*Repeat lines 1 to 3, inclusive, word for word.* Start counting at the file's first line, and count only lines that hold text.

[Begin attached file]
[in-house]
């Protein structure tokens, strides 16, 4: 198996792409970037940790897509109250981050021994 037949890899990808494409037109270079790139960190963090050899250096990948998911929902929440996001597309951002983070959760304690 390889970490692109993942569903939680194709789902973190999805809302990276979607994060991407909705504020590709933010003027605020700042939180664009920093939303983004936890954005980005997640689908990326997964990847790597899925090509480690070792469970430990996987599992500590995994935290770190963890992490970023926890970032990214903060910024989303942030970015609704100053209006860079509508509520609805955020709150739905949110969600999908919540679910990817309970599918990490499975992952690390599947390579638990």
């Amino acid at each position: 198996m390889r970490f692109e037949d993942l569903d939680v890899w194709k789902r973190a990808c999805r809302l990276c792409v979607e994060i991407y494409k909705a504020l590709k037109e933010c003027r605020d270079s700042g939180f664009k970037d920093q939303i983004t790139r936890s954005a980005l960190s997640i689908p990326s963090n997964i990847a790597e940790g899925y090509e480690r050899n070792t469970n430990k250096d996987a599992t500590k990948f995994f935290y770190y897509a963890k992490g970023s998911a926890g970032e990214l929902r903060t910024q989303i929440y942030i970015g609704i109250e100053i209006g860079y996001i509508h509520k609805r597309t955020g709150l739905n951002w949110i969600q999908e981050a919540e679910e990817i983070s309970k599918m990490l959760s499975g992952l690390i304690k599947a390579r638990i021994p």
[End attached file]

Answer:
[in-house]
């Protein structure tokens, strides 16, 4: 198996792409970037940790897509109250981050021994 037949890899990808494409037109270079790139960190963090050899250096990948998911929902929440996001597309951002983070959760304690 390889970490692109993942569903939680194709789902973190999805809302990276979607994060991407909705504020590709933010003027605020700042939180664009920093939303983004936890954005980005997640689908990326997964990847790597899925090509480690070792469970430990996987599992500590995994935290770190963890992490970023926890970032990214903060910024989303942030970015609704100053209006860079509508509520609805955020709150739905949110969600999908919540679910990817309970599918990490499975992952690390599947390579638990």
């Amino acid at each position: 198996m390889r970490f692109e037949d993942l569903d939680v890899w194709k789902r973190a990808c999805r809302l990276c792409v979607e994060i991407y494409k909705a504020l590709k037109e933010c003027r605020d270079s700042g939180f664009k970037d920093q939303i983004t790139r936890s954005a980005l960190s997640i689908p990326s963090n997964i990847a790597e940790g899925y090509e480690r050899n070792t469970n430990k250096d996987a599992t500590k990948f995994f935290y770190y897509a963890k992490g970023s998911a926890g970032e990214l929902r903060t910024q989303i929440y942030i970015g609704i109250e100053i209006g860079y996001i509508h509520k609805r597309t955020g709150l739905n951002w949110i969600q999908e981050a919540e679910e990817i983070s309970k599918m990490l959760s499975g992952l690390i304690k599947a390579r638990i021994p």